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Re: [Xen-devel] iommu=dom0-passthrough behavior

> -----Original Message-----
> From: Jan Beulich [mailto:JBeulich@xxxxxxxx]
> Sent: Tuesday, November 13, 2012 4:08 PM
> To: Zhang, Xiantao; Zhang, Yang Z
> Cc: wei.huang2@xxxxxxx; weiwang.dd@xxxxxxxxx; xen-devel
> Subject: RE: [Xen-devel] iommu=dom0-passthrough behavior
> >>> On 13.11.12 at 01:11, "Zhang, Yang Z" <yang.z.zhang@xxxxxxxxx> wrote:
> > Jan Beulich wrote on 2012-11-05:
> >> so far it was my understanding that this option is intended to get
> >> the DMA behavior that Dom0 observes as close as possible to how it
> >> would be without IOMMU.
> >
> > Correct. There is a bit in context entry which controlling the DMA
> > request(from this device) to walk or not walk the iommu page table.
> > As we known, walking page table introduced extra cost, so we use this
> > parameter to make sure the device which owned by dom0 not to walking
> > iommu page table when DMA request is arrived.
> Okay, so that would be slightly different from the meaning I give to the
> option (as described above).
> >> However, we're now dealing with a customer report where a single
> >> function device is observed to initiate DMA operations appearing to
> >> originate from function 1, which makes obvious that the option above
> >> is not making things as transparent as I would have expected them to
> >> be: Without IOMMU, such requests get processed fine, while with
> >> (due to there not being a context entry for the bogus device) the
> >> device fails to initialize (causing DMA faults, the presence of which
> >> I had to convince myself of separately, as for whatever reason at
> >> least the VT-d code doesn't issue any log message in that case).
> >
> > Sorry, I cannot understand your problem. Is there any bug in current
> > VT-d code?
> We need to settle on the concept here first: What specifically is said option
> intended to do? 

Basically,  this options just allows the transactions from dom0's devices not 
subject to VT-d engine.  Actually,  It is not targeted to fix something, but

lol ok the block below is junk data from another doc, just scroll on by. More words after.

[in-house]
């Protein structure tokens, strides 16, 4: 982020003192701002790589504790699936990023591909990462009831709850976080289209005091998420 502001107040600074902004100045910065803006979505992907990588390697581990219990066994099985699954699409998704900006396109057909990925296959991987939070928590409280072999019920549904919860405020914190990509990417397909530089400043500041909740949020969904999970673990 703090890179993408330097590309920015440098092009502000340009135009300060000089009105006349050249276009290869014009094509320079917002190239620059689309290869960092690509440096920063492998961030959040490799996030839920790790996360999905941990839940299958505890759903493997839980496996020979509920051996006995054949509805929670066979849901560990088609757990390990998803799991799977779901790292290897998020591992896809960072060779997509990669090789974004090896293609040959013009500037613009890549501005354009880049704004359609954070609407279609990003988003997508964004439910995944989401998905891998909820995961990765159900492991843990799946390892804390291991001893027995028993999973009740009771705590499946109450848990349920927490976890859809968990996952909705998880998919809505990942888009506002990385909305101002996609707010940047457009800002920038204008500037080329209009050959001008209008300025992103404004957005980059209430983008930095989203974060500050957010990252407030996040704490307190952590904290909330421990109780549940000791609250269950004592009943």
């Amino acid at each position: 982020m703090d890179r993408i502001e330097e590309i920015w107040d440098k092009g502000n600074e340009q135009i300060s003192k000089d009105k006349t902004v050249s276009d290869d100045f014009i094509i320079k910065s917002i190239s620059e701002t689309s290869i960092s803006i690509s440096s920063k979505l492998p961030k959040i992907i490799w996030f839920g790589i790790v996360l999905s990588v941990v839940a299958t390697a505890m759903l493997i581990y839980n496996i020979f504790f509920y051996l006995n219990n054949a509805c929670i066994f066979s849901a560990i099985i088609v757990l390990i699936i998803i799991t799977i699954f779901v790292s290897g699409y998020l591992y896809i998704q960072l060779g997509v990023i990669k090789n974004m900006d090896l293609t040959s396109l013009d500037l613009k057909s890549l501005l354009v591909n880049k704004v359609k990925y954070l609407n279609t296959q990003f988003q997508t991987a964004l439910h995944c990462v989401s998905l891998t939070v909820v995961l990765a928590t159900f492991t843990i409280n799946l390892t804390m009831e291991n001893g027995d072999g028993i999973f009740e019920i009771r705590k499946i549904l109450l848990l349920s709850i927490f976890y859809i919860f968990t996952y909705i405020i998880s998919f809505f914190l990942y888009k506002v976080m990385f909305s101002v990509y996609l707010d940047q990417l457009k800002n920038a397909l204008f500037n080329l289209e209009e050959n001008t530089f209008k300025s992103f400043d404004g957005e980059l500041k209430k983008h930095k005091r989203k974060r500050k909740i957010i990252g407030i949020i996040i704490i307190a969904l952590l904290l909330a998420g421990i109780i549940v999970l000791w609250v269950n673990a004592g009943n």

just allows users isolating VT-d issues from dom0. 
As I know, in early days, VT-d is not that stable,   if dom0's devices are 
controlled by VT-d,  some strange issues may trigger in system's boot stage, so 
use this options to disable VT-d for Dom0. 

> Only then we can talk about bugs, and if there is one I suspect it's not only 
> in
> VT-d code, but equally much in AMD IOMMU's.
> The thing here is that a device functioning properly without IOMMU (with
> "properly" not necessarily meaning it being implemented correctly as per
> specification, albeit I also didn't check whether the spec would allow for the
> observed behavior) doesn't once DMA translation is enabled (even if
> suppressed for Dom0 via above option).
> The problem being that while device enumeration only finds a single device
> at function zero of the respective (seg,bus,dev) tuple, DMA requests - as
> seen by the IOMMU - originate from non-zero functions under the same
> tuple. Since a non-discovered device doesn't get a context entry inserted,
> this result in an IOMMU fault, rendering the device non-functional.
> The data from the system I have so far doesn't tell me whether the device
> incorrectly claims itself as single function (with the functions other than 
> func
> 0 simply not being discovered during device enumeration, as single function
> devices don't get their non-zero functions scanned) or whether the config
> space for functions 1-7 indeed is unpopulated, with the device issuing
> requests with non- zero function number for other, unexplained reasons.

> Bottom line - I'm seeking advice as to whether working around this problem
> in the IOMMU code is desirable/necessary, or whether this is a design flaw
> on the device's side that just cannot be tolerated with an IOMMU in the
> picture (which would need good reasoning, so that a customer expecting
> such a device to work regardless of IOMMU usage can understand that this
> cannot reasonably be made work).

The issue is why the non-zero functions don't claim themselves during PCI bus 
scan.   From security point of view,  VT-d shouldn't allow transactions from 
the unknown devices. 

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